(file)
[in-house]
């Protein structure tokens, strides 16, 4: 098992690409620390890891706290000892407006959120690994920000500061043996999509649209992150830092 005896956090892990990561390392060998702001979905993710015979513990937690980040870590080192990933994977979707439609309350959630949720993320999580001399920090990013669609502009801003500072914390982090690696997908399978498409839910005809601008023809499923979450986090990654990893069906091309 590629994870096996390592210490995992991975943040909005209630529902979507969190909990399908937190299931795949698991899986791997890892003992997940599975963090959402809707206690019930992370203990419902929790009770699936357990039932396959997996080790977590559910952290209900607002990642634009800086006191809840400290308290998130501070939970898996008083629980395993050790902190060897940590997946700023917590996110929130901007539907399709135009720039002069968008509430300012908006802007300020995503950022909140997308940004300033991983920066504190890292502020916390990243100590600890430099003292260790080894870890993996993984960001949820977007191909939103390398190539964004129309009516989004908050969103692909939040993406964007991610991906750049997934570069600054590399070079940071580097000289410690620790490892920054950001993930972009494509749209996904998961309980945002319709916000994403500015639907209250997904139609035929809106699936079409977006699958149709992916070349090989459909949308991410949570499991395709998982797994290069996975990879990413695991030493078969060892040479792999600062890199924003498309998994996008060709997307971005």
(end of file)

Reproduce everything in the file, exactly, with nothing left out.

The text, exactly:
[in-house]
């Protein structure tokens, strides 16, 4: 098992690409620390890891706290000892407006959120690994920000500061043996999509649209992150830092 005896956090892990990561390392060998702001979905993710015979513990937690980040870590080192990933994977979707439609309350959630949720993320999580001399920090990013669609502009801003500072914390982090690696997908399978498409839910005809601008023809499923979450986090990654990893069906091309 590629994870096996390592210490995992991975943040909005209630529902979507969190909990399908937190299931795949698991899986791997890892003992997940599975963090959402809707206690019930992370203990419902929790009770699936357990039932396959997996080790977590559910952290209900607002990642634009800086006191809840400290308290998130501070939970898996008083629980395993050790902190060897940590997946700023917590996110929130901007539907399709135009720039002069968008509430300012908006802007300020995503950022909140997308940004300033991983920066504190890292502020916390990243100590600890430099003292260790080894870890993996993984960001949820977007191909939103390398190539964004129309009516989004908050969103692909939040993406964007991610991906750049997934570069600054590399070079940071580097000289410690620790490892920054950001993930972009494509749209996904998961309980945002319709916000994403500015639907209250997904139609035929809106699936079409977006699958149709992916070349090989459909949308991410949570499991395709998982797994290069996975990879990413695991030493078969060892040479792999600062890199924003498309998994996008060709997307971005």